My next stop along the way to the Fling was at fellow blogger Jenny Stocker's house to drop off native Poinsettia (Euphorbia cyathophora) seedlings. You see I was packing a lot into my trip up to Austin even though it is only 75 miles from my house.
Even though Jenny, who writes the wonderful Rock Rose blog, was expecting all of us for a tour the next day we agreed I should drop the seedlings off on the way up so I wouldn't have to carry them on the bus all day Friday. I tucked the plants in behind a planter on her driveway and quickly tiptoed away so as not to disrupt their preparations for the Fling tour. Of course I snuck in a few photos of their spectacular front plantings which looked very different from the last time I visited when Bluebonnets were in bloom.
After Jenny's I stopped by another Fling sponsor, Barton Springs Nursery, to see if they had Sparkler Sedge (nope) and pick up a few of my favorite plants. Barton Springs Nursery is an excellent stop for Texas native plant fans especially since they carry many varieties in 4" pots so you can give them a try without a big investment.
Then we stopped for a walk through the beautiful Texas State Cemetery just east of downtown. Interesting that things worked out this way since it was through discovering Pam's post on this cemetery at her blog Digging while doing family research that I first realized garden blogging would work for me. It will take another post to fully cover this part of my trip.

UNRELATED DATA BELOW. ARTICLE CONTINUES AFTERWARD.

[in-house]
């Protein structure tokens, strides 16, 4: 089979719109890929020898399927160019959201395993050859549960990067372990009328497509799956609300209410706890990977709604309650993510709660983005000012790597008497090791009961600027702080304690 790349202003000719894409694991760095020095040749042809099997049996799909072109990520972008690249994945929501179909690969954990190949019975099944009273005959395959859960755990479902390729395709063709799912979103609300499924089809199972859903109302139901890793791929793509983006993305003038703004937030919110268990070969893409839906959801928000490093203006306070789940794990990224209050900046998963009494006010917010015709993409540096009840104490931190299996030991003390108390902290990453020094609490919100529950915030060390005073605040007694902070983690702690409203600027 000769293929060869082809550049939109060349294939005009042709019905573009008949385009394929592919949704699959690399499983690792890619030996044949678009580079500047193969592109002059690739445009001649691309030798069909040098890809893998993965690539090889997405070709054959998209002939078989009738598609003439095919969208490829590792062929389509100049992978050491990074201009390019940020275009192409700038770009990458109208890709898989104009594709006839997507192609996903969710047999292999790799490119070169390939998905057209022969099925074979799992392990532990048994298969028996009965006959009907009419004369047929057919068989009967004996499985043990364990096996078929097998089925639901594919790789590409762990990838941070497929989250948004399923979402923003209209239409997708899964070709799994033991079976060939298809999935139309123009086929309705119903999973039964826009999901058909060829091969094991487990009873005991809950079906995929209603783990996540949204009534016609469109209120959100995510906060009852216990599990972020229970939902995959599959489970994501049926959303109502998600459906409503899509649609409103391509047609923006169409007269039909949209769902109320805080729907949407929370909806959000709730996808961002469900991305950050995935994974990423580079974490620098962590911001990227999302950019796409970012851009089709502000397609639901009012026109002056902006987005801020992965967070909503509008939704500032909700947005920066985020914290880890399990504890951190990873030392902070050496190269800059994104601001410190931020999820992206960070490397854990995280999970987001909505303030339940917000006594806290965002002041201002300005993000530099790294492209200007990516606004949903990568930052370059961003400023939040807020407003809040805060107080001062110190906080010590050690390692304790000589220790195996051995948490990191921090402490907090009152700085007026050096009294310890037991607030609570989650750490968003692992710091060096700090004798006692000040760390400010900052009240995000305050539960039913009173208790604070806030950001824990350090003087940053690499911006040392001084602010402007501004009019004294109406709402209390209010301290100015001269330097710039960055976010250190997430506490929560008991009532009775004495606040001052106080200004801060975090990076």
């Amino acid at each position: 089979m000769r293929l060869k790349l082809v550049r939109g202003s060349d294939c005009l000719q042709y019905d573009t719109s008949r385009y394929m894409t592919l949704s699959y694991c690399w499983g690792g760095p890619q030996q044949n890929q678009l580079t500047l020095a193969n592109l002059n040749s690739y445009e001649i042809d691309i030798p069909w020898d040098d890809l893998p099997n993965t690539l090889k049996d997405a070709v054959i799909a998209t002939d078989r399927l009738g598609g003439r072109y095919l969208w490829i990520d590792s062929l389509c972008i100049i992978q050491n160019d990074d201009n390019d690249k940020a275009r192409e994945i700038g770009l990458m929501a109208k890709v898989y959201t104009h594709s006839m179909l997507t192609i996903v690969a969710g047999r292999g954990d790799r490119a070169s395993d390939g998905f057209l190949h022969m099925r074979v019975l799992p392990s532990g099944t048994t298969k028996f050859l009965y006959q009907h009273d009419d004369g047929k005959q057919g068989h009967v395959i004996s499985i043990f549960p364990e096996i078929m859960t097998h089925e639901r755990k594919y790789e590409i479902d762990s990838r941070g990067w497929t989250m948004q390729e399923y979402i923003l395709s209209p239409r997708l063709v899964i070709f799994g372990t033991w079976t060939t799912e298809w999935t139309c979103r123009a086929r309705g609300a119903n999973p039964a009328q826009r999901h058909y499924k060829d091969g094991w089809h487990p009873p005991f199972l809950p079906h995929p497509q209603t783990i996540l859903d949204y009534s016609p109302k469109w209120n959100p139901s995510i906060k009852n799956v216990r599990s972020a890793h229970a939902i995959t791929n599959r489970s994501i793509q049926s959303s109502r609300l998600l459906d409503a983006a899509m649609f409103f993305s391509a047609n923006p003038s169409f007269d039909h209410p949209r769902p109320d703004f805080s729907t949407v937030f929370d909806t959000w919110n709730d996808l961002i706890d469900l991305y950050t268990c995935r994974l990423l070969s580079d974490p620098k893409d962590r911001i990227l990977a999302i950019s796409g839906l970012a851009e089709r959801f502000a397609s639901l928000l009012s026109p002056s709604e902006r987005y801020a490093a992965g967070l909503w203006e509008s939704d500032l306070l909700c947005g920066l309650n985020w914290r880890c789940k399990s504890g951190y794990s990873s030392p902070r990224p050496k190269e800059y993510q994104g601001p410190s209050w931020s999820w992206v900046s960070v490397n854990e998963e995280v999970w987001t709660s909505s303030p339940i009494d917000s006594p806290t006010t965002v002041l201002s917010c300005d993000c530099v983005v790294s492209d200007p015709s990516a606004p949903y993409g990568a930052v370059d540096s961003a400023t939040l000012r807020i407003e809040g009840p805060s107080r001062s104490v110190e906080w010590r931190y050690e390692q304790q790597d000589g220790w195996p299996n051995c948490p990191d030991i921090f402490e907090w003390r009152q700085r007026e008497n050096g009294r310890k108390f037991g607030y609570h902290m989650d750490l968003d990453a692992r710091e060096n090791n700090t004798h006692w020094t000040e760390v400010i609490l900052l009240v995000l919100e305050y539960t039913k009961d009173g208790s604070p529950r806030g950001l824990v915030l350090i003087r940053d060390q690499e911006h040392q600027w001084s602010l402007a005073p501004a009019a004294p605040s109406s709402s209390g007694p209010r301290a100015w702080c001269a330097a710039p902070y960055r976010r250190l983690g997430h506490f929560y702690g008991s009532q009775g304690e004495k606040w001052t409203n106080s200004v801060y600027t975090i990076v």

Whew! After a long day of stops Neal finally dropped me off at the hotel in downtown Austin and I checked in. Just one of the many items of Fling swag were beautifully decorated cookies. I chose Texas. Looks like that heart might be on San Antonio.
The view from my hotel window amazed me. I was born a few blocks from here but it didn't look like this back then!
Our first Fling event was a social and Fajita buffet at the new Austin Central Library designed by San Antonio's Lake|Flato Architects.
Their architecture is always stunning and evokes a special sense of place not present in the surrounding glass towers.
Fling planners Pam Penick, Laura Wills, and Diana Kirby welcome bloggers to Austin.
After dinner we all headed to the rooftop garden to explore and socialize.
Check out that view.
Fantastic place to read.
And there is a garden way up here.
Lauren Lindsey of Ravenscourt Gardens chats with Jim Peterson of Garden Design Magazine.
So much high-rise development in what used to be a low-rise city!
On the way back to our hotel we stopped at the Congress Street Bridge to await the famous emergence of nearly 2 million Mexican free-tailed bats from the largest urban bat colony in the world. It's worth pointing out here that the largest bat colony in the world with 20 million Mexican free-tailed bats is Bracken Cave just down the road in San Antonio!
Apparently this was not their night and we left disappointed after sunset. Maybe with a front blowing in they decided to stick closer to home under the bridge.